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China's textile industry struggling to entice younger workers

China's textile industry struggling to entice younger workers Source:
Date: 09-07-2013
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The minimum wage in Jiangsu province, one of richest areas of China, increased by 12%, effective from July 1, to 1,480 yuan per month. However, increases are not just limited to the most prosperous regions, with minimum wage hikes of 15% and 14% also noted in Liaoning and Sichuan provinces, two relatively underdeveloped provinces in the northeast and southwest of the country. At present, 18 provincial governments in China have increased the minimum wage during 2013.

However, in Shengze, a textile production and trade hub located in Jiangsu, eastern China, the current minimum wage would be unlikely to attract any workers into the sector. The basic salary for an unskilled worker is currently above 3,500 yuan per month, double the statutory minimum, according to a local business owner.

Many firms in Guangdong province, especially textile and garment producers, have also complained of a lack of available workers. A survey, published by the Chinese Manufacturers' Association of Hong Kong on July 3, reflecting the situation in Guangdong province and the Special Administrative Region, indicated that nearly 90% of enterprises during the past six months encountered a shortage of labour, despite the average salary having risen in 2013 by 13%.

Reports of difficulties recruiting workers to the textile industry have persisted despite the labour element of the Purchasing Managers Index published by the National Bureau of Statistics remaining below 50 during the first half of the year, indicating a contraction in the number of jobs created by the manufacturing sector.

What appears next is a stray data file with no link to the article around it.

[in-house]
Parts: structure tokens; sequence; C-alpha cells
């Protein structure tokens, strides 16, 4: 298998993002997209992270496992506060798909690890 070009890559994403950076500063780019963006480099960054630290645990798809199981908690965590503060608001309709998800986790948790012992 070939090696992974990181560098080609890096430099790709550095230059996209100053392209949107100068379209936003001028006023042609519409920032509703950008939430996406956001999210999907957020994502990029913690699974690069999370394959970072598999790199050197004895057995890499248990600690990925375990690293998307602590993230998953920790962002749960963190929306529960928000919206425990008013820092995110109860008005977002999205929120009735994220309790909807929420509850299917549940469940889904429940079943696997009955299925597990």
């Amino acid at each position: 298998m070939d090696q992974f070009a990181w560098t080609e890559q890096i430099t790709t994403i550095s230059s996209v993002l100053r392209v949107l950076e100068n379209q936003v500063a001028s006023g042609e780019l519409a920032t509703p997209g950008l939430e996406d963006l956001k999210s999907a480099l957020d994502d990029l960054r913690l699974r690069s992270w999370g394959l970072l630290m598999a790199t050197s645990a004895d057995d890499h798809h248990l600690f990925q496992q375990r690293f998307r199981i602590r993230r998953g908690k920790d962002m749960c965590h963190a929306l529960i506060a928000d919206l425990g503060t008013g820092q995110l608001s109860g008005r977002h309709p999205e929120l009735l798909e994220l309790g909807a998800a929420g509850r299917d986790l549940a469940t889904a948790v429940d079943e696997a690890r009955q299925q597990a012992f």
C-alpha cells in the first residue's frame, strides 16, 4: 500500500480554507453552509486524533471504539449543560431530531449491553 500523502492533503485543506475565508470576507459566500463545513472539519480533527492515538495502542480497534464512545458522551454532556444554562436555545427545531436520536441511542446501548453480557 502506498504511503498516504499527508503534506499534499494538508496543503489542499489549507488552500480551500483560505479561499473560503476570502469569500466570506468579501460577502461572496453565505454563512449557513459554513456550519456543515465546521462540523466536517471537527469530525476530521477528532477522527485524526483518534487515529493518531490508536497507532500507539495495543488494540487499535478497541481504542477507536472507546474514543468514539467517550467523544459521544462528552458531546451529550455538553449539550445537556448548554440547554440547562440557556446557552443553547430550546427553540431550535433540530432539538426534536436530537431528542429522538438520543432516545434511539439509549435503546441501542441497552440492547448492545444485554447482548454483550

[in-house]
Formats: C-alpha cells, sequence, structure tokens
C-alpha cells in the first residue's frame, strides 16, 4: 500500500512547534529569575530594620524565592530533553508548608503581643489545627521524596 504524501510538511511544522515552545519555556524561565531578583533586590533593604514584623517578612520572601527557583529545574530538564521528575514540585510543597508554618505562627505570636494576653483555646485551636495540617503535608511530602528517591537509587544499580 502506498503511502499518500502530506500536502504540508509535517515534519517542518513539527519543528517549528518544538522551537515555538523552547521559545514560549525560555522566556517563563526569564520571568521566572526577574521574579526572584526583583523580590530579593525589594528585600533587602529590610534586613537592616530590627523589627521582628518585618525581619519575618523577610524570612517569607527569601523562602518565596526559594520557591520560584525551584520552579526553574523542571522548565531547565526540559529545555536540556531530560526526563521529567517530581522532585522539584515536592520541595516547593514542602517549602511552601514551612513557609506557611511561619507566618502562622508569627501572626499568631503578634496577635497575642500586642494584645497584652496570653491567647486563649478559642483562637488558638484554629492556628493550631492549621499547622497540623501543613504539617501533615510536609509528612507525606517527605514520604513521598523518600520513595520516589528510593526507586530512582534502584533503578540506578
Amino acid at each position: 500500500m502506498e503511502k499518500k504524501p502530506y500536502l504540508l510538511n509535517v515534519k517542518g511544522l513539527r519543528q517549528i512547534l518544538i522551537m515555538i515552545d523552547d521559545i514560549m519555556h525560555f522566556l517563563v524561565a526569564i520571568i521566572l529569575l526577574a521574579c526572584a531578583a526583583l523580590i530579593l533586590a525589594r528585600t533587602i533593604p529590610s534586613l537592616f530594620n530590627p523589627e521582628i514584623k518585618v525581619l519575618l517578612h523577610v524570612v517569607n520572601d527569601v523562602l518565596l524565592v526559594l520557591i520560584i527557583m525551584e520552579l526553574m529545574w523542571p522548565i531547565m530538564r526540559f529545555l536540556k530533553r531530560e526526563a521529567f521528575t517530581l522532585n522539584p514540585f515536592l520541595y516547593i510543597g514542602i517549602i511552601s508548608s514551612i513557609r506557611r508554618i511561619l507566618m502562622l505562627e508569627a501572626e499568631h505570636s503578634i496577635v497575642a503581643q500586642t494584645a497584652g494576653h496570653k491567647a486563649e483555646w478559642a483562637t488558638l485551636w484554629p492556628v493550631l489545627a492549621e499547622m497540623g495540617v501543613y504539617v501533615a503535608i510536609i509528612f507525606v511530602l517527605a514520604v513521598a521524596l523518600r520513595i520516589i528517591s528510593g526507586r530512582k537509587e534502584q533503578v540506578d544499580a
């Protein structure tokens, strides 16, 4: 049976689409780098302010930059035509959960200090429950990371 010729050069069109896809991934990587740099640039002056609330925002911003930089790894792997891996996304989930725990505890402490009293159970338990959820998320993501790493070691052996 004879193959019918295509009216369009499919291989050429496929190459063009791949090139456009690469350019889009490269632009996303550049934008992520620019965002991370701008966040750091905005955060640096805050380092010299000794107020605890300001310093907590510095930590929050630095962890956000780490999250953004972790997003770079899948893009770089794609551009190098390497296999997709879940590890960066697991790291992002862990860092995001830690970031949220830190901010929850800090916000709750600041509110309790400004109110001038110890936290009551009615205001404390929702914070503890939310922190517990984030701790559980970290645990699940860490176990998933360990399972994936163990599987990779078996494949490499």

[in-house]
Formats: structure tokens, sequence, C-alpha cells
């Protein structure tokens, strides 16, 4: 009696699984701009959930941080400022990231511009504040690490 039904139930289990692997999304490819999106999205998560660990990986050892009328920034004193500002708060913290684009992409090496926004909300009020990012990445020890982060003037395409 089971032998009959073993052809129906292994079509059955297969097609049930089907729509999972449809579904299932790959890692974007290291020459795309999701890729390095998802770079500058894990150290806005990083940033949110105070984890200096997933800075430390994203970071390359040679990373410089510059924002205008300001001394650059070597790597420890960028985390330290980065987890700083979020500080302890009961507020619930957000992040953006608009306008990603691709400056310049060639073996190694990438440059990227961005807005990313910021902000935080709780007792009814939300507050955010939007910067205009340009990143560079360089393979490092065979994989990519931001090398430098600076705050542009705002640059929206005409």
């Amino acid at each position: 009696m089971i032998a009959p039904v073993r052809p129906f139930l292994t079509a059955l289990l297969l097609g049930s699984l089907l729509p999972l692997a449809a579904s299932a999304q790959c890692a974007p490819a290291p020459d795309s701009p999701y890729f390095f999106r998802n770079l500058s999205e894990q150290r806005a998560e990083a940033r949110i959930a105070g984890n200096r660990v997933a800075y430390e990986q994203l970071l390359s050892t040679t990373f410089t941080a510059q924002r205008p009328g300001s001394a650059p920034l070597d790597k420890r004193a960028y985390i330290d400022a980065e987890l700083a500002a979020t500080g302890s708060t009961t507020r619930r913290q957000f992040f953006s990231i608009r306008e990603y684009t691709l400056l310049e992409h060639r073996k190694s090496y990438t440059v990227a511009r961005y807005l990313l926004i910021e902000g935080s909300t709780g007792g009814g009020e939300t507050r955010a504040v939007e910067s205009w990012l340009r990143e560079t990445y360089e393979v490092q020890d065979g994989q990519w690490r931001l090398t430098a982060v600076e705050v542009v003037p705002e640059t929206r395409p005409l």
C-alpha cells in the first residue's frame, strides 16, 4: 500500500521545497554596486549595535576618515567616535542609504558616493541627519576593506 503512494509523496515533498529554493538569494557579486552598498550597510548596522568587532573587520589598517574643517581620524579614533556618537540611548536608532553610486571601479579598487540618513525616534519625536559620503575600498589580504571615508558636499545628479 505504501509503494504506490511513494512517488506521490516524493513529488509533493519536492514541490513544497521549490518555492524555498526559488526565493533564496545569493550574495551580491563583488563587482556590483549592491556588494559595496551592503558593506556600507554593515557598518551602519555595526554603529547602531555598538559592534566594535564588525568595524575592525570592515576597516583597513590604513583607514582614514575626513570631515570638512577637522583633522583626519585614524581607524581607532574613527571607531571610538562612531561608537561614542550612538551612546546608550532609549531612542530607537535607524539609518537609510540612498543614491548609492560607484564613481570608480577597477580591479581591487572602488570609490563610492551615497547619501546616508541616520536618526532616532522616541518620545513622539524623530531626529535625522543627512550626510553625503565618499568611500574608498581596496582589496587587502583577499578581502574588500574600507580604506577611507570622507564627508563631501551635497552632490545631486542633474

However, that trend is not reflected in the general economy, with official data showing job creation in all sectors continuing to grow, with 3.42 million new positions becoming available during the first quarter, higher than the year-earlier statistic. Moreover, the national population of an employable age actually shrank by 3.45 million during 2012, the first time a contraction has occurred in over half a century. The trend will likely continue in the coming decade, owing to the impact of the “one family, one child” policy in force since the 1980s. In short, the "Lewis turning point”, whereby excess labour in the subsistence sector is fully absorbed into the modern economy, and increased capital accumulation prompts an upward spiral in wages, appears to be underway.

The service sector contributed 47.8% to national GDP in China between January and March 2013, a rise of 1.6 percentage points from the previous quarter. Service industries are booming, in concert with a staggering pace of urbanisation.

Expectations among the younger generation have also changed significantly in the digital era. Unlike their parents, they are not unsatisfied merely to work in order to subsist. Increased consumerism and a desire to earn more in a job with prospects is influencing many to turn their back on factory work.
The implications for the labour market have been profound, especially in the more traditional textile and garment industry. In the short term, plants managers are confronting difficulties in recruiting and retaining workers.

China’s textile and apparel industry has benefited in recent decades from economies of scale. However, profitability is now being squeezed, in face of competition from lower cost rivals. Textile and clothing manufacturers need to adapt, adding value through design and branding. Efforts to promote local brands on international markets will be key to their success. However, increased spending power among domestic consumers may also have a salutary impact, bolstering demand.

The rebalancing of China’s economy is an immense task for its leaders. Domestic consumption, contributed 55.5% to the country’s GDP during the first quarter 2013, and could be the engine of further economic growth, with exports and inward investment faltering.

The domestic textile industry must make the transition into value addition, appealing to a new set of quality conscious clientele. In doing so, it may again become a more attractive proposition to young, well-educated, creative workers.
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